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A TODR OF CONQUEST.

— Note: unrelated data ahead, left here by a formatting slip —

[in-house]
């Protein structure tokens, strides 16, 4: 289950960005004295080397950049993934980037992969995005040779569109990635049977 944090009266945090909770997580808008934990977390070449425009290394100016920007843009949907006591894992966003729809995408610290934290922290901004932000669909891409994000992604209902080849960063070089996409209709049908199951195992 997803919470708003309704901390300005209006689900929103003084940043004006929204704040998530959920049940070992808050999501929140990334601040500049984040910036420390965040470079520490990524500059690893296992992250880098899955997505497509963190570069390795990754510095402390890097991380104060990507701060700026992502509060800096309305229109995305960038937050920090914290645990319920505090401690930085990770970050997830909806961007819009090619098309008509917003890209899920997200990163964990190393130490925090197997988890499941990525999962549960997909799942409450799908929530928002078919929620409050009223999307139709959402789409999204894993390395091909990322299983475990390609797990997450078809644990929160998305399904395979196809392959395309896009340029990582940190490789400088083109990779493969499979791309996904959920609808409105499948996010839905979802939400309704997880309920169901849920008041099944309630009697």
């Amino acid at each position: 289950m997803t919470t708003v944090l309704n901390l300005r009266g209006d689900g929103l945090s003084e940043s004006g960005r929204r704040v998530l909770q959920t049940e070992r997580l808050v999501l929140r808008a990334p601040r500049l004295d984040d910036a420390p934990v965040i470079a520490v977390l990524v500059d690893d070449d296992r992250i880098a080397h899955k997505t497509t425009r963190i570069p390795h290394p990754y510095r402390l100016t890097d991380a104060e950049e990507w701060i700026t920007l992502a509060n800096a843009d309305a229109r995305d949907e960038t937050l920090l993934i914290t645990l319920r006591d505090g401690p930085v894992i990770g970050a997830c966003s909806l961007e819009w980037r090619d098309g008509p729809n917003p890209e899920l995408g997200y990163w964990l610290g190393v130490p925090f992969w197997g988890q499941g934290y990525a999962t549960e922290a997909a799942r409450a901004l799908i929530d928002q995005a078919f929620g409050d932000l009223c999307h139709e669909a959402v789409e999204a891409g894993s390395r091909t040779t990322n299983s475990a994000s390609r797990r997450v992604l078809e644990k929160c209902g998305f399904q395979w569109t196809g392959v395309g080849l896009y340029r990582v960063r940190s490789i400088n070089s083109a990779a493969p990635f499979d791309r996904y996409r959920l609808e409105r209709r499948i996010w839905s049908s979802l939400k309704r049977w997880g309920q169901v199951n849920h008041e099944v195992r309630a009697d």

GENERAL WEAVER'S TRIP TO THE PACIFIC COAST GRAPHICALLY DESCRIBED BY HIMSELF. The Eight SUtes Visited are Absolutely Sure for the People's Party In Sovember. General Weaver wrote the following reportof his conquering trip to the Faciflc coast for his paper, the Iowa Tribune. It shows a wonderful awak ening of sentiment and gives new en couragement to the patriots who are battling for the right. California is a new acquisition to our rapidly grow ing column. It is one of the worst monopoly ridden states in the union and being so far from the other states, she is bled to death by extortions. There is no disguising the rapid de velopment of the People's party there. Gen. Weaver wrote as follows: "We commenced at Denver on the 28th of July and remained in Colo rado eight days visiting nearly all the principal centers of population. Pub lic sentiment is completely revolu tionized and the old parties have but few adherents in that state. Three out of every four votes will be cast for the national ticket of the People's party. Public sentiment in our favor is simply overwhelming and irresist ible and has swept within its folds all classes of people. From Colorado we proceeded to Nevada. Public senti ment is practically unanimous in that state. Fully ninety-six oer cent of the people are in our favor and there will be but one electoral ticket before the people. We were compelled to speak eight times in one day while in Nevada. We touched at all the prin cipal points in the state, holding a night meeting at Reno, which was addressed by Senator Stewart and other leading lights of the state, in addition to the speeches made by Mrs. Lease and myself. Our next appoint ment was at Los Angeles, Cal., where the meeting numbered from seven to nine thousand people assembled from every part of southern California. At this meeting began to be manifest the peculiar psychological phenomena which characterized the early Repub lican meetings in 1860. The people are deeply in earnest, and their devo tion to the cause partakes largely of religious phenomena. Their convic tions of right and justice have been awakened and the7 are ready to make any sacrifice necessary to secure vic tory. The people travel hundreds of miies to attend these meetings, often driving a hundred miles in- their wag ons across the dusty and parched country. Our next meeting in Cali ' fornia was at Fresno, where we met fully six thousand people at an open air meeting. The following day we were at Oakland, on the opposite side of the bay from San Francisco, where we held a meeting four to five thousand strong in the afternoon. At night we addressed a meeting in Mechanics Pavilion in San Francisco; the seating capacity of the building is 12,000 and it was crowded to Its ut most capacity. The trades' unions of that city have unanimously resolved to support the People's party candi dates, which alone means fully 12,000 votes. The next night we spoke at Sacramento, to the largest audience that has assembled in that city for many years. We took the train from San Francisco to Portland, Oregon, where we held two meetings, one in the afternoon, composed of farmers three thousand strong, and another at night which could only be counted by acres. Governor Pennoyer was called away on official business, but he wrote me a letter, of which the following is a copy: roHTLAXD, Ore., Aug. 11, 1S02. Genera! J. B. Weaver. Portland. Oregon. -Mr Dbab Gk.nkkal: Official business will rail me to Salem the day you speak In Port land. I write this to show you that I am with you In the fight, heart and soul. Unless I am greatly disappointed I shall soon speak In your behalf before a larger audience than any that could be feathered at Portland. Give my regards to your wife. Very Respectfully. Sylvester Pexhoyer. y ''From Portia nd we proceeded north to Tacoma and Seattle. We expected simply to meet a few friends at Ta coma, but to our surprise we were met by a crowd of 5,000 people, and as ihey rushed up the hill cheering and swinging their hats and running at the top of their speed, Mrs. Lease re marked, 'This rivals Carlyle's descrip tion of the storming of the Bastile.' The enthusiasm of the meeting baffles description. We left Tacoma at 6 and arrived at Seattle at 8 o'clock, and we were met by an innumerable crowd of enthusiastic people which filled the plaza and the streets lead ing to if to an extent that made it almost dangerous to alight from the cars. It was with great difficulty that we reached our carriages and were finally driven to the place of speaking. Two meetings were held at the same time, one addressed by Mrs. Lease and one by myself. After each had spoken an hour we alter nated, so as to reach all the people. We called it exchanging pulpits and this had to be done almost every day. "Our next meeting was at Spokane and was an immense success. From V thence we proceeded to Helena and Butte. These meetings In Montana People's VOL. III. were overwhelming and exceeded any thing ever held in the state. We held three meetinsrs in Butte, one in the afternoon and two at night. The meeting in the opera house was crowded almost to suffocation and the meeting out of doors covered about two acres, solidly packed with people. We each spoke an hour and exchang ed audiences and spoke again for fully one hour. From Butte we proceeded to Cheyenne, stopping for short speeches at railway stations through Idaho and Wyoming. The Cheyenne meeting was the largest ever held in Wyoming and was characterized by the usual enthusiasm which has been met with all along the line. Every where the people gathered at the de pots and cheered us on our way. They covered us with floral tributes and crowded our car with refresh ments and manifested their approval of our mission in every possible way. You may set down tlie whole group visited, consisting of eight states, as absolutely certain for the People's party national ticket. "I was accompanied on the tour by Mrs. Weaver, Mrs. Mary E. Lease, Hon. V. 0. Strickler and wife, Oma ha, and Capt. C. A. Powers, of Terre Haute, Ind. Mrs. Lease spoke every day and as often as I did myself. She is an orator of marvelous power and a phenomenal psychological force. Her hold upon the laboring people is some thing wonderful. They almost wor ship her from one end of the country to the other. "I shall proceed south, leaviig this evening to deliver an address before the State Alliance at Moberly, Mo., and go from there to Arkansas and remain there until September 3. Mrs. Weaver and Mrs. Lease will then join me and we will proceed further south through Texas, Mississippi, Al abama, Georgia, Tennessee, the Caro linas and Virginias, reserving the last twenty-five days of the campaign for Iowa and the northwest. The outlook is all that could be desired. It is daily becoming manifest that the industrial people in every section of the country have resolved to quit voting for the trusts, the pools, the corporations and the money kings of Europe and America. They are constrained to believe that their interests are not in harmony with those of thecorporations,the Carmgies and the Finkerton thugs. The south is completely emancipated and will vote solidly for the People's party. "Our organization is national. It is as broad as the flag and as sound as the nation's heart. We will proceed south and contest every southern state with the nominees of the Chi cago convention with a better pros pect of carrying all of them than the Democrats have of carrying any one of them. We are in this fight to win and our column is in full dash. We feel that we are making a battle for a higher civilization a struggle de signed to guarantee to the humblest citizen of the reptblic all the rights and safeguards possessed by the mightiest citizen in the land and we are going to win." REPUBLICAN OPINION OF GEO. T.ANTHONY IN 1876. Topeka Advocate. We take the following from the proceedings of a mass convention of the Republicans of Leavenworth county, held in the city of Leaven worth on the evening of October 24, 18T6, said to be "the largest Republi can mass meeting held in Leaven worth since the war." The following resolutions were adopted: Resolved. By the Republicans of Leaven worth in mass meeting assembled: Believing in a strict adherence to our prom ises of reform within the party, we regard it as the duty of every Republican to cast his vote against corrupt and dishonest men wherever they may be found, and no matter on which ticket they may be nominated Knowing George T. Anthony, the Republi can nominee for governor of Kansas, to be a man who is corrupt, dishonest and unworthy of the confidence or support of the people of this state, we hereby utterly repudiate him as our candidate, and appeal to our fellow Republicans In all parts of Kansas to cast their ballots against him. The disgrace which has been brought upon our party and state within the last two years by the malfeasance of a dishonest state treasurer. Is a warning which we should heed, and we earnestly entreat the honest voters of Kansas to consider well the conse quences before they place In the governor- chair a man whose moral character is infin itely worse than ever Lappin's was. That a committee of Republicans, appoint ed by this meeting, be instructed to prepare an address to the voters of Kansas setting forth In full the reasons why this man should ?. .u ei'tf4 8veruor of this state, and that the affidavits, records and other proofs of his dishonest and corrupt practices be em bodied in the same, in order that the public may see and know that we are Justified In the course we are pursuing. ,Mh?Va.'1 1fl)ubiin Papers In Kansas which believe in reform within the party, and desire to save the state from further diigrae through dUhonest officials, be requested to publish these resolutions. The committee appointed in ac cordance with the above resolutions prepared and published an address, from which we take the following: In accordance with the foregoing resolu tions, we hereby lay before the public the ac companying statemeut of facts, establishing everything we affirm by documentary evi dence which cannot be questioned, aud for the whole of which we ask the careful and WELLINGTON, KANSAS, FRIDAY, SEPTEMBER 2,1892. unitnpassioned perusal of every Republican voter In Kansas. We are personally ac quainted with Geo. T, Anthony. We know his record as a citizen and a soldier. We know him to be a bad man. unworthy of con fluence and support of the people of Kansas, ind nnewhnwj election to the governorship would be a disgrace to the state. We believe his nomination by the Republican party was a great mistake. We know that the conven tion i which nominated him was deceived as to the character of the man. and we know that nearly all who are supporting him are deceived. But we have confidence In the Re publican party of Kaifcas. We believe that the love of honesty and purity Is strong enough In the hearts of the Republican masses of this state to prevent thera from snnnnrtlncr Hl-jl,,,,....,. s of his dishonesty h shown.' Therefore we suuiiui, me ionowing racts, not In passion, not in the heat of excitement, not prompted by personal malice, but coolly, dispassion ately, and In the Interest of the Republican party and Its immortal principles, to which we stand unswervingly attached: and we ap peal to our brother Republican throughout the state, in the name of the grand old party which rescued and preserved the country, and In the name of all the glorious memories which cluster around It, to read care fully the facts which are herewith presented, and to be not deceived Into casting their votes for a man whose election would be one of the sad dest calamities that could befall the party. Remember that defeat with honesty and purity Is a grand victory as compared to suc cess with dishonesty ond corruption. Re member the humiliation that we have suffer ed In the past through the conduct of corrupt officers, and elect no more doubtful men. We prefer the following list of charges against George T. Anthony, and for proofs sustaining each particular charge we refer to accompanying documents. The documents herewith presented convict George T. Anthony of First Defrauding his creditor, represent ing himself as solvent when he was bank rupt. Obtaining goods from Innocent parties through such false ivpresentatlon.sellfng the same and keeping the proceeds; for which an unsatisfied judgment now stands against him In the district court of Leavenworth county for over 110,000. (See document No. Second-Defrauding the school fund of the state of New York Dy falling to pay over money belonging to said fund, entrusted to his hand as a loan commissioner In said state, for which an unsatisfied judgment now stands against him and his sureties In the Supreme Court of the state of New York. (See docu ment No. 9.) Third Defrauding his creditors and evad ing the payment of his honest debt, by put ting all his property liable to execution In his wife's name. (See the records of Leaven worth county.) Fourth-False swearing., by pu' 'Irly stat ing under oath that the property l. Ills wife's name was bought with the proceeds of the sale of property, real and personal, which she owned before he married her. (See document No. S.) Fifth Holding the most lucrative federal office in Kausas for eight consecutive years, without devoting one cent of the salary thereof to the payment of his honest debts. (Refer to Geo. T. Anthony.) Sixth Cowardice as an officer In the army, and cruel and tyrauical treatment of the men under his command. (See document No. 4.) Seventh-Defrauding private soldiers In the union army by taking several thousands of dollars worth of funds belonging to the men of his company and appropriating the same to his own use. (See documents Nos. 2 and 4.) Eighth Defrauding the friends of a dead soldier by taking 175 contributed by the men of his company for the purpose of embalming the body of a deceased comrade, and appro priating the same to his own use, leaving the dead boys father to pay the bill. )See docu ments Nos. & 3 and 4. Ninth Publicly uttering a falsehood by denying the charge in the above counVeighth) and exhibiting to the people of Leavenworth a bogus receipt tor the embalming aforesaid. (See document No. 11.) Tenth-Having failed In business several times under suspicious circumstances, with seventeen unsatisfied Judgment In favor of his creditors standing against him In the courts of New York. (See document No. 8.) Eleventh-Treating the soldiers under his command so cruelly and tyranlcally that he was obliged to leave his native state, after the war, for fear of personal violence from some of the men he had maltreated (See documeut Nos. 2 and 4. Twelth-Treachery and swindling by be traying the confidence of an aged colored man who had trusted him as a friend, and swindling him out of bis little home and ev erything he possessed, in consequence of which the old man U now compelled, at the age of seventy-three years, to earn his living by dally labor. (See document No. S.) It will be observed that these charges are not ours. They are not made by the People's party. We know nothing personally as to their truth or falsehood, except as we can judge from the documentary evidence submitted. The resolutions were adopted by a great mass meeting of Republicans of Leavenworth county, and the charges were formulated, and the evidence to sustain them giv en to the public by a committee ap pointed by that assemblage of Repub licans for the purpose. The several documents submitted, to which refer ence Is made above, are now In our possession, consisting of affidavits and official court records. They are quite lengthy, but they will be published if the truth of the charges is called in question. It will be observed that the Repub licans who make these charges assert that they personally know George T. Anthony, and know him to be a bad man; that they know his record as a citizen and a soldier, and they sub mit this address for the purpose of in ducing honest Republicans to decline to vote for him for responsible official position. With such a man on the ticket today we are told it is a clean ticket and the voters of the state are asked to "stand up for Kansas'' by sustaining it at the polls. DEMOCRATIC CONTENTION. From the Sumner County Standard. For County Attorney.. C. J. Garver For Representative 70th District Allen H. Chapman For Commissioner 3rd District B. A. Fletcher Pursuant to the call of the County Central Committee, the Democrats of Sumner County met in couvention assembled at Liberty Hall, in the City of Wellington, Kanaas, on August'30, " 1892, and Capt. F. H. Gilmore was elected temporary chairman, Roger L. Hall of Caldwell, secretary, and George T. Voice Pitts of Wellington, assistant secre tary. On motion, the chairman appoint ed a committee on credentials, reso lutions, permanent organization and order of business, which committees are as follows: Credentials S. C. Woodson, jr.. Caldwell; W. S. Murray, Wellington; Wm. behno, Wellington; V. A. Maxey, Weliington; H. J. Donohue, Guelph; Ira Foy, South Haven; T. A. Davis, SumneV. Resolutions J. L. McAtee, Cald well; M. Howard, Belle Plaine; H. T. Best, Conway; M. V. B. Holmes, Wellington; B. C. Pavne, South Haven; R. L. Collins, Oxford; W.A. Renn, Wellington. Permanent Organization and Or der of Business O. J. Hackney, Wellington; Geo. Van Hook, South Haven; L. C. Markley, Belle Plaine; W. S. Davis, Sumner; Nathan Pitts, Avon; M. Rhodes, Jackson. Whereupon, the convention took a recess to give the respective com mittees time in which to complete their reports. On reconvening of the convention, the report of the committee on credentials showed the following named gentlemen as the duly elected delegates to said convention, and as such entitled to seats therein: Caldwell Township J. J. Stephen son, W. J. Sturm, J. Elswick, S. M. Baker, N. A. Stephenson, L. Kubick Downs Township John Wells, James Harrison, Leslie Coombs, D. Reister, John Longworth, A. H. Payne, Green Dowis, Chas. Seibert. Falls Township, 1st precinct J. H. Cox, W. F. Wilhoit, G. W. Bal ger, B. F. Ogden, Lewis Dalton, E. F. Dayton.. 2nd precinct A. A. Endros, T. P. Alford, Chas. Shoop, C. D. Miller, O. E. Andros, A. Starks. Sumner Township W. S. Davis, T. A. Davis. These parties entitled to cast 6 votes for Sumner Town ship. South Haven Township--B. C. Payne, Henry Atticks, Geo, Van Hook. W. K. R viand. Ira A. Fov. Jay Richmond, J. T. M. Stranger, J. u iroutman. and precinct J. 5. Greenwade, . A. Gill, John Bieh mond.E. A. Stevenson, John M. Kinney,' James Burget, J. A. Pat ton, J. N. Buner. Jackson Township Thos Gant, James Clark. E. L. Risley, M. Rhodes, J. D. Henry, Geo. Sawers. Rvan Township Geo. H. Ryley, S. H. Ledgerwood, C. J. Still well, Dr. J. A. Green, A. J. Derington, J. E. Bissell, F. M. Shore, M. Chism. Bluff Township Samuel Garlets, 6 votes for Bluff. Guelph Township James McNutt, Chas. Wells, N. E. Whilesick, John Raber, H. J. Donahue, Wm. Harris. Walton Township, 1st precinct L k II T.l a irni. iwuen Ai-nom, nooen jmus, james Hollingsworth, Wm. Hollingsworth, D. F. Brown, Wm. Young. Palistine Township John Win lick, Frank Lory, R. Bentley, John Corethers. Osborn Township W. T. Henry, A. E. Alexander, Thos. Dweese, ym. Henry, James Goodwin, M. O. Vandeveer. Chicaskia Township HenryHart, J. C. Moore, L. Carroll, John Worth ington, W. McCarger, J. W. Mayors Gore Townshsp, 1st precinct Dr. Sulley, Wm. Bucholtz, W. H. En yan, 0. B. Hardy, A. J. Bucker, Stephen Chamberlan, E. P. Steph ens. Caldwell, 1st ward Bart Fletcher, Sam Woodson, jr., Lewis Seigerman, A. H. Hill, H. C. Kellog, Carl Shearer. 2nd ward Jerry Nelson, Rodger Hull, John Ryan, John Lot tenbury, John McAtee, Sam Werrer. 3rd ward W. P. Ronik, P. A. Per sal, L. G. Baily, John Jones, H. E. Derwin, J. D. Fassett. Oxford Township Dock Callire, Dr. Collins, E. T. Doe, Noa Bowman, A. Bowman, A. Lucas, L. Reece, James Smith, Bob Owens, Will Al beson, John Hoover, R. L. Collins. Seventy-Six Township W. A. Fitzhue. Walton Township, 2nd precinct W. R. McCoy. Wellington Township O. J. Hack ney, Kj. t landro, 5. B. Hermich, F. S. Knowles, Wm. Thompson, Jacob Alten. Belle Plaine Township. 2nd pre cinct E. E. Krouch, E. R. Storer, D. S. Roach, M. Howard, Captain Loer, Chas. Foltz, L. C. Markley, H. J. Warkman, W. M. Sutherland, J. A. Markley. Harmon Township A. Ellis, Chas. Gilford, M. Hollydav, M. Troutman, Ira Wheeler, M. D. McDering. Avon Township Jacob Lynch, Frank Barnes, X. Pitts, Alford Campbell. Springdale Township F. M. Rod gers. Wellington, 1st ward H. S. Car ter, J. W. Porter, Robert Buswell, 0 X0. 2. E. C. Pyle, B. F. Sparr, T. H. Rouse. 2nd wardv e r Chas.WeddelLJ. W. Renfro, S. fl! Baughmau, J. W. McDavitt, Clem Spruance, G. F. Grandnell, W. Ar nold 3rd ward-Wm. Gelino, M.V. B. Holmes, Dr. Wetzel, John Led yer, Wm. Frantz, G. H. Gilmore, P. Brandon, Dr. Hunt, Dr. Forbes, A. P. Frantz. 4th wnrdTi v rM 7e; J-E- Halsell, M. C. "(Well, n. vweu, jonn i. Stewart, H. J. rrantz, v . A. Kenn, J. A. Bishop. 5th ward B. F. Oninn raw.f Wyatt, J. C. Kerby, Vick Price, W. A. Maxey, W. D. Whitfield. Morris Township J, H. Stull. Which report was on motion unan imously adopted. The report of committee on per- manent organization and order of business was as follows: Your committee on nermnnpnt nr. ganization and order of business sub mitted the following: First, That the temporary officers be made permanent. Obder of Business. First. Nnm. ination of county attorney. That the central committee be empowered to ou out Daiance oi county ticket. Second, Xomination for represen tative for the 70th representative district. Third, Nomination of candidate for representative of 71st representative district. Fourth, Nomination of commis sioner of 3rd district. (Signed) O. J. Hacknit. The report of the committee on resolutions was unanimously adopted and is as follows, to-wit: The Democratic party of Sumner county in convention assembled, makes the following declarations of its views and conviction: Iitioh-td; First, that we endorse the platforms adopted by the Demo ocratic national convention at Chica go, and the state convention at Topeka' as clear, full, strong and explicit of patriotic principles; and that we heartily hail the nominations Grover Cleveland and Adlai E. Stev enson, as those which represeat the highest type of statesmanship, and afford the safest guarantee of the en forcement of Democratic doctrine, and of a faithful, honest and econom ical administration of the general government. We approve the action of the Democratic congressional convention held at Dodge City in re fraining from making a straight Democratic nomination; and Ileiohed; Second, that the ques tion of taxation is that which dis tinguishes the Democratic party from the Republican party, in this campaign. Our views as Democrats were well expressed by . A. W. Smith, now the candidate of the Re publican party for governor of the state, in the following resolutions reported bv him to the McPherson county Alliance in January 1890; namely: Believing in the doctrine of equal rights to all; special privileges to none; we demand that taxation, national or state, shall not be used, to build up one interest or class at the expense of another. We believ that the money of the country shoula be kept as much as possible in the hands of the people and hence we demand that all revenues national, state or county, shall be limited to the necessary expenses of the gov ernment, economically and honestly administered ! These views clearly expressed and well understood by the writer are the historical and permanent princi ples of the Democratic party. Their endorsements and accept ance makes us Democrats, and they are the views held in common with us by the People's Party. Their re jections, mark the Republican. And we cite these views of Mr. Smith to show that while a Demo crat in principle he is a Republican only for what there "is in it." We place in comparison with his principles and practice the record of the Hon. Jerry Simpson who was nominated for congress in 1890 upon a profession of the same doctrine. During his first session in congress he has continued to uphold these views, and to vote for them upon the Democratic measures for free wool, free binding twine, and free cotton ties. We judge of the future by the past, and feeling from what he has done that we can rely upon him, if re-elected, to continue to support those principles of the Democratic party a3 avowed by both Mr. Smith and himself, we recommend all Dem ocrats of our county to support him We invite the large number of our Republican fellow citizens who be lieve with us, that a prohibitive tariff is a robber tariff to unite with us, in endorsing the principle of A. ""in. 'tety IT IS PAID FUR. rrmnt rrrlrig Ikr I'LOPLK'S YOU E frrt mm rniniWiihi nk.nl lokinf It from Ike -fflrr. It AffxhrrN li.r hy mnmr frirnti unit nl rxj.imtlou ,.f tiuir trill br mUiviml. h4 n hill tr,U follow. W. Smith, and not his pmdur, and to free themselves from an organiza tion which no longer represents thr principles of freedom, but which long since fell under the control of the eastern manufacturers and iron masters caucus and whose natural supporters are those who have profited by the fortunes and combi nations and trusts which are its le gitimate offspring, and to unite with us, and mith all other farming com munities and interests, in breaking up and destroying the hateful and dishonest legislation which prevents us from competing in the markets of the world with our products of beef and pork, of wheat and corn, and lietohol: Third, that we favor the enactment of such law regarding transportation and freight rates iu me siaie as win be just and equita ble alike to employer, employee and to the entire mass of our people. litiohitl: Fourth, that we urw upon our citizens everywhere to sup port and vote for the call for a con- stitutional convention in this state. Rftohnl; Fifth, that we restwt- fully request the publication of this statement of principles intheSTaxi ard and other papers of the county in sympamy witn us. John L. McAtee, B. C. fAYXE, M. Howard, P. W. Bast, r Committe. w. A. Rexn, R. L. Collins, M. V. B. Holmes, Nominations were declared in order and the Hon. C. J. Carver of Wellington was placed in nomina tion by J. L. McAtee of Caldwell for the office of county attorney, which was seconded by M. Howard of Belle Plaine; there being no further nomi nations for the office of county at torney, the chair declared the nomi nations closed;, whereupon it was moved and seconded that Hon. C. J. Garver be nominated by acclamation for the office of county attorney which motion unanimously prevailed: whereupon Mr. Garver was declared by the chair to be the nominee for county attorney. Calls were then made for Mr. Garver who responded in a short address which was well and enthusiastically received. The roll of townships was then called for the purpose of uaming tlie central committeemen for the town ships, precincts or wards which re sulted as follows: COMMITTIEM1X Of 1892. Gore 1st, Wm. Bucholtz, Mulvane; Belle Plaine 1st, M. Howard, Belle Plaine; Belle Plaine 2d, Thos. Love; London, L. B. Brown, Zyba; Con way, J. T. Casey, Conway Springs; Eden, Lewis Burford, Milton; Dale, F. M. Rogers, Ewell; Sumner, T. A. Davis, Mavfield; Seventy-Six, C. E, Blewett, Wellington; Harmon, W. T. McCormick, Cicero; Palestine, John Widick, Belle Plaine; Oxford, R. L. Collins, Oxford; Avon, N. Pitts, Wellington; Wellington, O. J. Hackney, Wellington; Wellington 1st. C. E. Pyle, Wellington; Wel lineton 2d. W. S. Murray. Welling ton; Wellington 3rd ward, W. D. rantz, w ellington; ellington 4th, D.N. Caldwell, Wellington; Wel lington 5th, W. B. Quinn, Welling ton; Osborn, W. T. Henry, Welling ton; Ryan, C. J. Still well, Milan; Dixon. A. W. Bozman. Art'o- nia; Morris, Jessie Fay, Milan; cnicasKia, Henry Hart, Milan; Downs, J. D. Wells, Perth; Jackson, George Sawers,' Rome; Val Verde, Allen Lucas. Oxford; Walton 1st Robert Arnold, Gueda Springs; WTalton, 2nd, Abner Mc Cutcheon, Arkansas City; Guelph, H. J. Donahue, Portland; South Haven, 1st, B. C. Payne, South Haven; South Haven. 2nd, J. M. Bunce, Hunnewell; Fall, 1st, W. F. Willhoit, Corbin; Falls, 2nd, A. A. Enders, Caldwell; Caldwell Town ship, John Stephenson, Caldwell; Caldwell City, 1st, S. C. Woodson, jr.; Caldwell Citv, 2nd, J. L. Mc Atee. Caldwell; Caldwell City, 3rd, W. T. Rorick, Caldwell; Bluff, Sam. Garlits, Caldwell. An additional resolution was sub mitted by Mr. C. E. Flandro of Wellington, for the edification of our republican friends and was en thusiastically and unanimously adopted and is as follows: lli-tohtd that the Democrats of Sumner County now are tlwir "honu on"i and are ready to fight; having no other business the con vection adjourned sine die. Rodger L. Hall, Secretary. Sot Any, Brick! Pomeroy's Advance Thought. The People's Voice, Wellington' Kansas, says that new wheat is com ing in town, but it don't hear of any one getting sixty cents a bushel for it yet. The untaxed owners of United States bonds are coming back from Europe after spending their profits in other countries, but we do not hear of any of them going into the People's Party, as that would hurt them in the region of their pockets and those are the only pockets they care for. A. G, Haltlwanger, the druggist, is putting in a complete stock of paints, oils, glass, etc. u-u